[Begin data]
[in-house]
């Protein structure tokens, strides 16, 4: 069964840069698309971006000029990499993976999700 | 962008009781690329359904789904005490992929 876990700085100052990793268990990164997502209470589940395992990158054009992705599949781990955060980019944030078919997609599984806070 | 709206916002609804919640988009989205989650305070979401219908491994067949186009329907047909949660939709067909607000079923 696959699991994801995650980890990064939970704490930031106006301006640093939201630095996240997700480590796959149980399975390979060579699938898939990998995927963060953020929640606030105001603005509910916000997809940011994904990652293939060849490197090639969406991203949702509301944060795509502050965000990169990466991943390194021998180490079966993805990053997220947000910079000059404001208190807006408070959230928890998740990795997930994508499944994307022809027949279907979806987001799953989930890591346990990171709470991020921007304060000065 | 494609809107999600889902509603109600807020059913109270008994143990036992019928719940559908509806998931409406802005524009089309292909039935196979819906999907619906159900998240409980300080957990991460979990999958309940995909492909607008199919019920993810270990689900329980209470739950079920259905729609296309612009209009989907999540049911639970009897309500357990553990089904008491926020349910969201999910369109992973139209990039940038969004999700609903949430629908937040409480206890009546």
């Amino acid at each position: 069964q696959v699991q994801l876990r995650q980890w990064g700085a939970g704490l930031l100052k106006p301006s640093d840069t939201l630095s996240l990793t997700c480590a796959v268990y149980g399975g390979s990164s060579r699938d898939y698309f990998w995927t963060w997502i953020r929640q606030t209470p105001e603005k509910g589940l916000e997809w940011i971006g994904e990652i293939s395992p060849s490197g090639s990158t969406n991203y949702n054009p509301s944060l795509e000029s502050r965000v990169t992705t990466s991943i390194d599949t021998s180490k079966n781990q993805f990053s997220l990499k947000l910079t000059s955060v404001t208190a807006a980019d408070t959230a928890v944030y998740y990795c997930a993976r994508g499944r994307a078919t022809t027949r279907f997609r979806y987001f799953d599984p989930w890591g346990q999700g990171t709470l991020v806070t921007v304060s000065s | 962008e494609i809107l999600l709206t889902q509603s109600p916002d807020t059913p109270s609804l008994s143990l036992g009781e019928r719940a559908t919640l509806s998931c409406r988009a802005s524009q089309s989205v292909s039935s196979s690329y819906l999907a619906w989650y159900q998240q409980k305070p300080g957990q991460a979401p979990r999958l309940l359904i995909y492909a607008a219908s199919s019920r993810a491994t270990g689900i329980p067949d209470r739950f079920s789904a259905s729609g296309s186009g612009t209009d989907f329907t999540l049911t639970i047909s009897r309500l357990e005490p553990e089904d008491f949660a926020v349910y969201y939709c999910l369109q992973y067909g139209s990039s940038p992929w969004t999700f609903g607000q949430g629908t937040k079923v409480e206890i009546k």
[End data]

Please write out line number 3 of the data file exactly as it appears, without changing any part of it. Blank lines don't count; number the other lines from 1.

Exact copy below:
């Amino acid at each position: 069964q696959v699991q994801l876990r995650q980890w990064g700085a939970g704490l930031l100052k106006p301006s640093d840069t939201l630095s996240l990793t997700c480590a796959v268990y149980g399975g390979s990164s060579r699938d898939y698309f990998w995927t963060w997502i953020r929640q606030t209470p105001e603005k509910g589940l916000e997809w940011i971006g994904e990652i293939s395992p060849s490197g090639s990158t969406n991203y949702n054009p509301s944060l795509e000029s502050r965000v990169t992705t990466s991943i390194d599949t021998s180490k079966n781990q993805f990053s997220l990499k947000l910079t000059s955060v404001t208190a807006a980019d408070t959230a928890v944030y998740y990795c997930a993976r994508g499944r994307a078919t022809t027949r279907f997609r979806y987001f799953d599984p989930w890591g346990q999700g990171t709470l991020v806070t921007v304060s000065s | 962008e494609i809107l999600l709206t889902q509603s109600p916002d807020t059913p109270s609804l008994s143990l036992g009781e019928r719940a559908t919640l509806s998931c409406r988009a802005s524009q089309s989205v292909s039935s196979s690329y819906l999907a619906w989650y159900q998240q409980k305070p300080g957990q991460a979401p979990r999958l309940l359904i995909y492909a607008a219908s199919s019920r993810a491994t270990g689900i329980p067949d209470r739950f079920s789904a259905s729609g296309s186009g612009t209009d989907f329907t999540l049911t639970i047909s009897r309500l357990e005490p553990e089904d008491f949660a926020v349910y969201y939709c999910l369109q992973y067909g139209s990039s940038p992929w969004t999700f609903g607000q949430g629908t937040k079923v409480e206890i009546k």